Accepted paper:

The future of the past: privileging indigenous knowledge production in archival representation

Authors:

Guha Shankar (Library of Congress)

Paper short abstract:

A collaboration between an US indigenous community, federal agencies and academia foregrounds native knowledge in the public archival record. The initiative highlights the importance of inter-personal relationships developed over time in order to achieve the aims of ethical archival curation.

Paper long abstract:

Ancestral Voices is a collaborative, knowledge sharing initiative involving the Passamaquoddy Indian nation - a sovereign indigenous community in the northeastern United States, the Library of Congress - the US national library, and two digital platforms: Local Contexts - based at New York University, and Mukurtu, a content management system hosted by Washington State University. Through this innovative partnership, the historic, recorded cultural heritage of the Passamaquoddy people has been digitally recovered from obsolete wax cylinder recordings housed in the American Folklife Center's (AFC) Archives at the Library. Subsequently, the digitized recordings have been curated for access in the online environment by community members working in partnership with the scholars who developed these cutting-edge platforms as a means of centering indigenous communities' intellectual control and interpretive authority over their own cultural heritage. This presentation will examine the present-day initiative's late twentieth century antecedent - the historic Federal Cylinder Project - which was developed by the AFC as a means of making archival collections in federal and private repositories available to Native American communities to assist them in revitalizing and sustaining critical aspects of their cultural and social lifeways. The resonances and differences between the current and previous efforts illustrate how inter-personal relationships and institutional commitments to engage in ethical curatorial practices offer a corrective to the historical effacement of indigenous knowledge in research materials by placing indigenous voices and interpretations front and center in the public record.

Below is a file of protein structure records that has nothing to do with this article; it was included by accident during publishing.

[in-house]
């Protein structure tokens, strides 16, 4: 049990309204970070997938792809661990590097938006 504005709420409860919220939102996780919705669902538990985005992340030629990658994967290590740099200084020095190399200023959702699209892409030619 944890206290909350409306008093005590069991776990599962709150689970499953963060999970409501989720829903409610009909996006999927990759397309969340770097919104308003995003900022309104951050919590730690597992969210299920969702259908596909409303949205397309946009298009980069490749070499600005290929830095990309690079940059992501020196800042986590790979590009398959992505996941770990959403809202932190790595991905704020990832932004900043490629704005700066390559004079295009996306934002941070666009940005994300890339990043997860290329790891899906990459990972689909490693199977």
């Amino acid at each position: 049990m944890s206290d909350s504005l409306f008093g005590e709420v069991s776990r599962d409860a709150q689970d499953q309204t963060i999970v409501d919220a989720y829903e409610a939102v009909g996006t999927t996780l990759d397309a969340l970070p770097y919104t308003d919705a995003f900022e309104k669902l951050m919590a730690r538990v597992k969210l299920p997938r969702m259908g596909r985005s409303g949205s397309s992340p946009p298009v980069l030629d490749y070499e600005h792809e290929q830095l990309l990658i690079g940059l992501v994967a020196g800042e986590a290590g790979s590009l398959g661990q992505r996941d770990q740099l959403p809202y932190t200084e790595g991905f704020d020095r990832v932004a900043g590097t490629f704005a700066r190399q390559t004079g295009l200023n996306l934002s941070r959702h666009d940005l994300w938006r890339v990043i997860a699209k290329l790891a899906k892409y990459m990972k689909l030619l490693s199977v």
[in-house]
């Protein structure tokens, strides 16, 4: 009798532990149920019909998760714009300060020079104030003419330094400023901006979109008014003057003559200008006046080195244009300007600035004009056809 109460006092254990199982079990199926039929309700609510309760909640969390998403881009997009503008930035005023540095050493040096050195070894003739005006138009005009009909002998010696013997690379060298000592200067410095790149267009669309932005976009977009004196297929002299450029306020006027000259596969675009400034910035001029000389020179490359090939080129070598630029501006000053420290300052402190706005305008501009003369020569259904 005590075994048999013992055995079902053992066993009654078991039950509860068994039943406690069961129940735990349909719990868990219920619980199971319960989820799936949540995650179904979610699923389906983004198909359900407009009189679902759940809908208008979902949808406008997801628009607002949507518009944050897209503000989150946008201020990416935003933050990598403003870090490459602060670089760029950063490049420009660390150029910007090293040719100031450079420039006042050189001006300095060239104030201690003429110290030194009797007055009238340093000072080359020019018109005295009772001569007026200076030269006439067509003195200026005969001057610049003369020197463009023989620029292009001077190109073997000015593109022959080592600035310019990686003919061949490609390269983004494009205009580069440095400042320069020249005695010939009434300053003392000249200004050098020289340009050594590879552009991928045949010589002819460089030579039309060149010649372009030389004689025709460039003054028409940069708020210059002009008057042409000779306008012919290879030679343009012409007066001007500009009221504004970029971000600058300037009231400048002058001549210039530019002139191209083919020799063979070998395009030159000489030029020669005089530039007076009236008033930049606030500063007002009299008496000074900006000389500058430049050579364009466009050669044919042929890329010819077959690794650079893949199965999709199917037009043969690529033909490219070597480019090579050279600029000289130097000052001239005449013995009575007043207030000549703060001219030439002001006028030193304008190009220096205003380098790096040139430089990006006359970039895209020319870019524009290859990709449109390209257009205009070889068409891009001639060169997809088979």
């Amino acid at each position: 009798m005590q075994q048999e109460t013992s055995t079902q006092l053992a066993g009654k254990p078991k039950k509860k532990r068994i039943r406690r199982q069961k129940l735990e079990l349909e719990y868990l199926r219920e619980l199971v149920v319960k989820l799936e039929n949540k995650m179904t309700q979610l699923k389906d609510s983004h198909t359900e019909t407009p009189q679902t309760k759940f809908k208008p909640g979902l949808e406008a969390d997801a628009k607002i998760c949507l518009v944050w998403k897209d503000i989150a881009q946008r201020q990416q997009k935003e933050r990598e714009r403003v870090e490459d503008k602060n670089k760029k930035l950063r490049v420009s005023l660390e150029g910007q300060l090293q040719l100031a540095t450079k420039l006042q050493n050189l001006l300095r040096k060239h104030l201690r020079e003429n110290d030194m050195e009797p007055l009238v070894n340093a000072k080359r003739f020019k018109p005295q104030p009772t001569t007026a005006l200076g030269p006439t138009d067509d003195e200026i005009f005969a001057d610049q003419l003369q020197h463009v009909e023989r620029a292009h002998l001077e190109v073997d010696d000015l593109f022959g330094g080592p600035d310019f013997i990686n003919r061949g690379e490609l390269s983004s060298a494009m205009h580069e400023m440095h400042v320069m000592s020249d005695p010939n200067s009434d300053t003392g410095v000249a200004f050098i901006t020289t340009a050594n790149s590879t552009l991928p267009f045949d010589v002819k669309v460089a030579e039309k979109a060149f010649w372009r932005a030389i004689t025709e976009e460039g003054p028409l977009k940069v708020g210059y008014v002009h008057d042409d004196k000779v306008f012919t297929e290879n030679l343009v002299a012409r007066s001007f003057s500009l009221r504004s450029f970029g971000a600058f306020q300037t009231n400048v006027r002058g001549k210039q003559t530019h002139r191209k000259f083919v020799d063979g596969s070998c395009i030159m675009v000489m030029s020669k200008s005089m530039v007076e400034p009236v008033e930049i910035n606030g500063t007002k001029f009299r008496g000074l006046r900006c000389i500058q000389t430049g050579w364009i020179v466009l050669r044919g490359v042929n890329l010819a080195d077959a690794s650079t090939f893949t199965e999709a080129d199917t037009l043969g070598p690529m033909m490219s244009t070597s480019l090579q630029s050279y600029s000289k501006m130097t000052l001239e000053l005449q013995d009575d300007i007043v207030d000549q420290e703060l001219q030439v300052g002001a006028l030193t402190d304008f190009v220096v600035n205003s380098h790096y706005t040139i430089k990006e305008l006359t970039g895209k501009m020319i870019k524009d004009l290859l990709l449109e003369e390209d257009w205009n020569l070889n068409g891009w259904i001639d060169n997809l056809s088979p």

panel Arch03
Collaborative curation: towards a slow archives movement